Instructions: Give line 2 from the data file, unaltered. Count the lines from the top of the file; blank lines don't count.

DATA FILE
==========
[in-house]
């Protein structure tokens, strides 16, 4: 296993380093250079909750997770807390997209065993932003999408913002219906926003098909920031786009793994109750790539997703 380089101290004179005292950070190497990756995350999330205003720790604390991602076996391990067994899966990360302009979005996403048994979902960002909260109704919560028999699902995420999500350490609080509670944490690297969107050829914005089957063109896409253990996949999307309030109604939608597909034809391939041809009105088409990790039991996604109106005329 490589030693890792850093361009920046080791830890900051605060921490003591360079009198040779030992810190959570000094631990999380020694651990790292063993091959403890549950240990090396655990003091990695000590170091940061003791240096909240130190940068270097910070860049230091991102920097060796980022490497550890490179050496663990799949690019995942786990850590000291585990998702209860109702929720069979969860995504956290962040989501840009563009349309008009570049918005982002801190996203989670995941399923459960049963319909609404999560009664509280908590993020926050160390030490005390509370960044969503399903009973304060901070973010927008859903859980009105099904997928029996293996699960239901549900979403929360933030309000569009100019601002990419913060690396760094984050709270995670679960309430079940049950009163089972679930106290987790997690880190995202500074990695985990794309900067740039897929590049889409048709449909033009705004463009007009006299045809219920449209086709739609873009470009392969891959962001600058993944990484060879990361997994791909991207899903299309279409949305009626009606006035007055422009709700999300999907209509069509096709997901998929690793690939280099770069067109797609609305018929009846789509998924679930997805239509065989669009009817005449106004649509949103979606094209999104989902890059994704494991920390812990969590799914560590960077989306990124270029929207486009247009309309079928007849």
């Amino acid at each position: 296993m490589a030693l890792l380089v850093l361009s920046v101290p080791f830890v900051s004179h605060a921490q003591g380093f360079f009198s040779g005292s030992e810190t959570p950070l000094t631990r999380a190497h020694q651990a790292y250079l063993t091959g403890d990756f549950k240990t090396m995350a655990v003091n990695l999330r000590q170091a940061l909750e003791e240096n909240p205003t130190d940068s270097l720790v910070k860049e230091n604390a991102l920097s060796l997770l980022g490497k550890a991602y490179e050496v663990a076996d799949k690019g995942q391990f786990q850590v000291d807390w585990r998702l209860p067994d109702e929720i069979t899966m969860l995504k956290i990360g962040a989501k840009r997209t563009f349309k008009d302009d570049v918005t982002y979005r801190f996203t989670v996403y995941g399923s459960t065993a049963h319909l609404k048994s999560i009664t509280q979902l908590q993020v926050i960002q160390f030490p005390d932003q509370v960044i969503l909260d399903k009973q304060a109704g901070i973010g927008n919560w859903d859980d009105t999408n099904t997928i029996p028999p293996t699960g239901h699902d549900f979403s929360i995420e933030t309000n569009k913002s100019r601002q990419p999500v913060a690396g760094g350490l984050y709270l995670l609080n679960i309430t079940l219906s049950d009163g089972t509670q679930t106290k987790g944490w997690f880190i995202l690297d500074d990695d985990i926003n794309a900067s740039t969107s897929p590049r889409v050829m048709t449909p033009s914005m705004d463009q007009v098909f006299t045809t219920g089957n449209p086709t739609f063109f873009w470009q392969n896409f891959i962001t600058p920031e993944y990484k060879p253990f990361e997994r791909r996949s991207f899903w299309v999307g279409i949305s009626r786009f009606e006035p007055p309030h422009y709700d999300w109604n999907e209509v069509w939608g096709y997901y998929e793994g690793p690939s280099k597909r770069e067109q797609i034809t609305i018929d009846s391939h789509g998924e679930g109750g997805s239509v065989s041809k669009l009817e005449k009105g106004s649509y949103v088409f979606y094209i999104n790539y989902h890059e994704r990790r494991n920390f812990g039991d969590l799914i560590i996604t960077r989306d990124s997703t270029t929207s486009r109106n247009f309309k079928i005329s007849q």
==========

């Protein structure tokens, strides 16, 4: 296993380093250079909750997770807390997209065993932003999408913002219906926003098909920031786009793994109750790539997703 380089101290004179005292950070190497990756995350999330205003720790604390991602076996391990067994899966990360302009979005996403048994979902960002909260109704919560028999699902995420999500350490609080509670944490690297969107050829914005089957063109896409253990996949999307309030109604939608597909034809391939041809009105088409990790039991996604109106005329 490589030693890792850093361009920046080791830890900051605060921490003591360079009198040779030992810190959570000094631990999380020694651990790292063993091959403890549950240990090396655990003091990695000590170091940061003791240096909240130190940068270097910070860049230091991102920097060796980022490497550890490179050496663990799949690019995942786990850590000291585990998702209860109702929720069979969860995504956290962040989501840009563009349309008009570049918005982002801190996203989670995941399923459960049963319909609404999560009664509280908590993020926050160390030490005390509370960044969503399903009973304060901070973010927008859903859980009105099904997928029996293996699960239901549900979403929360933030309000569009100019601002990419913060690396760094984050709270995670679960309430079940049950009163089972679930106290987790997690880190995202500074990695985990794309900067740039897929590049889409048709449909033009705004463009007009006299045809219920449209086709739609873009470009392969891959962001600058993944990484060879990361997994791909991207899903299309279409949305009626009606006035007055422009709700999300999907209509069509096709997901998929690793690939280099770069067109797609609305018929009846789509998924679930997805239509065989669009009817005449106004649509949103979606094209999104989902890059994704494991920390812990969590799914560590960077989306990124270029929207486009247009309309079928007849």